Given the film's topic, too, I think the interview subjects could have included one of the dancers whose careers Filin has promoted. That group includes dancers within the Bolshoi, but also dancers he hired. We heard Allash complaining that the dancers Filin hired were "not as good" as Bolshoi dancers "obviously"--I'm quoting to underline that she didn't say their style was alien to the theater but that were not as good--and yet we saw no interview with one of those dancers. (I'm thinking Chudin, Kretova, Smirnova, Obratzova, Hallberg ...) Did none of them agree to go on camera? Given the film's focused approach I underline that I am only thinking one could have been included. It would have perhaps clarified the issue of factions in the company if nothing else...They do show Filin talking in English to Hallberg, but with no further explanation.

There was also no mention of the Bolshoi's internal investigation of the bribery issue, an investigation conducted under Urin's leadership, which Ismene Brown has reported on...She reported that it more or less cleared Filin of financial chicanery, while putting in place some reforms suggesting there were problems with the system. While no-one would be inclined to trust an internal investigation 100%, no one could accuse Urin of wanting to help Filin either. Towards the very end of the film, Urin was quoted insinuating that casting had involved bribery, as he announced that that would never happen again. Well, why include those insinuations, but not mention the investigation?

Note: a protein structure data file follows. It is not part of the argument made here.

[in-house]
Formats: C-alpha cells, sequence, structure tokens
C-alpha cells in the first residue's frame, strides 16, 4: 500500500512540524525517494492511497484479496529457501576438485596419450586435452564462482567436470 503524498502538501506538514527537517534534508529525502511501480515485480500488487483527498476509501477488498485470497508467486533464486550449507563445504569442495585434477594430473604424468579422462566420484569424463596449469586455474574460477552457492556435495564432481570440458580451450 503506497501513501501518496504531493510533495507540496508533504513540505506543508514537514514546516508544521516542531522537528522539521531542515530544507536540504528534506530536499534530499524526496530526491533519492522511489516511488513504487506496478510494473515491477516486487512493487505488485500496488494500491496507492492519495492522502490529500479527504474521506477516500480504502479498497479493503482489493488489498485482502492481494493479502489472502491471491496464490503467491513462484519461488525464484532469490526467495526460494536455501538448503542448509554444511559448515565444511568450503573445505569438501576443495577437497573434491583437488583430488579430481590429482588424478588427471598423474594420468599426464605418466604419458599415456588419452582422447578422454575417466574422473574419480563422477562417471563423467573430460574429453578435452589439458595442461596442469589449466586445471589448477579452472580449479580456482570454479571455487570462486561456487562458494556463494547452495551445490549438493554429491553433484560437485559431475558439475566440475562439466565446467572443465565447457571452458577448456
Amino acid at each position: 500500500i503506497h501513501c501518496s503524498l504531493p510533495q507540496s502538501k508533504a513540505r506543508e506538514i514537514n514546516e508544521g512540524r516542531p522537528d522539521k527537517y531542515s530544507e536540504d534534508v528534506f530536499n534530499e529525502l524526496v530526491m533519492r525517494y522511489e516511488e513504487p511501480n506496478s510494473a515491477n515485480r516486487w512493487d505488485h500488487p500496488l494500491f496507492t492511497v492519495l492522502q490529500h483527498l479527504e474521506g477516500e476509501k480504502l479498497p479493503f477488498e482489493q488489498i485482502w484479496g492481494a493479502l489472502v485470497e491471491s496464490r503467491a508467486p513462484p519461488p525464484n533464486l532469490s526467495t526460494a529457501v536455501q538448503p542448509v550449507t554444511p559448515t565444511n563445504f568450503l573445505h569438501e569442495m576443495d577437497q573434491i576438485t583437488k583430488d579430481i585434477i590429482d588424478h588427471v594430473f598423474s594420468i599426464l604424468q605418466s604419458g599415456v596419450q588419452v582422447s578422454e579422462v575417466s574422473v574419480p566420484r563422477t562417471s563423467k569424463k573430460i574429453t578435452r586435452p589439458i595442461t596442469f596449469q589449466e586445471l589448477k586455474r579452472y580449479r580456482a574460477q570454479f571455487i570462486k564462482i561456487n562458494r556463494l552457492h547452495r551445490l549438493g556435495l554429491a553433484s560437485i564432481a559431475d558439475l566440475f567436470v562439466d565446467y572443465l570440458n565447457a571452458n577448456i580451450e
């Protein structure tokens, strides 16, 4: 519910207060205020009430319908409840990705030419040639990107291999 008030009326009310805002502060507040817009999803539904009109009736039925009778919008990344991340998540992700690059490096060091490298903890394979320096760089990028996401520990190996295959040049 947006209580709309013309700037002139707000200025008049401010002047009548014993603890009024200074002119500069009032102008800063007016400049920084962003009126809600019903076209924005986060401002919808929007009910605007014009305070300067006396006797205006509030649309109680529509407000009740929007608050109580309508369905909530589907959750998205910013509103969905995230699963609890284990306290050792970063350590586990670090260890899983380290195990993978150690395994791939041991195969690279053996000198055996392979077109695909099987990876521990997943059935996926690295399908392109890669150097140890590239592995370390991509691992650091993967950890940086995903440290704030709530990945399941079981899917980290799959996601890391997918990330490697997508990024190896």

"No easy villains, no real heroes..." Canbelto wrote. Sure. But I agree with Filin when he says Dimitrichenko "crossed a line." Hiring someone to beat someone else up, which is what Dmitrichenko admitted to, is obviously not just ugly theater intrigue--even allowing that one believes Dmitrichenko when he says he didn't know acid would be involved. (I'm not sure I do.) I do not agree with what Filin went on to say--that crossing that line makes Dmitrichenko "not" human; I'm afraid it makes him all too human. But I can understand Filin's not-so-suppressed rage. Even if "all" the characters in this story are flawed, the flaws are hardly symmetrical.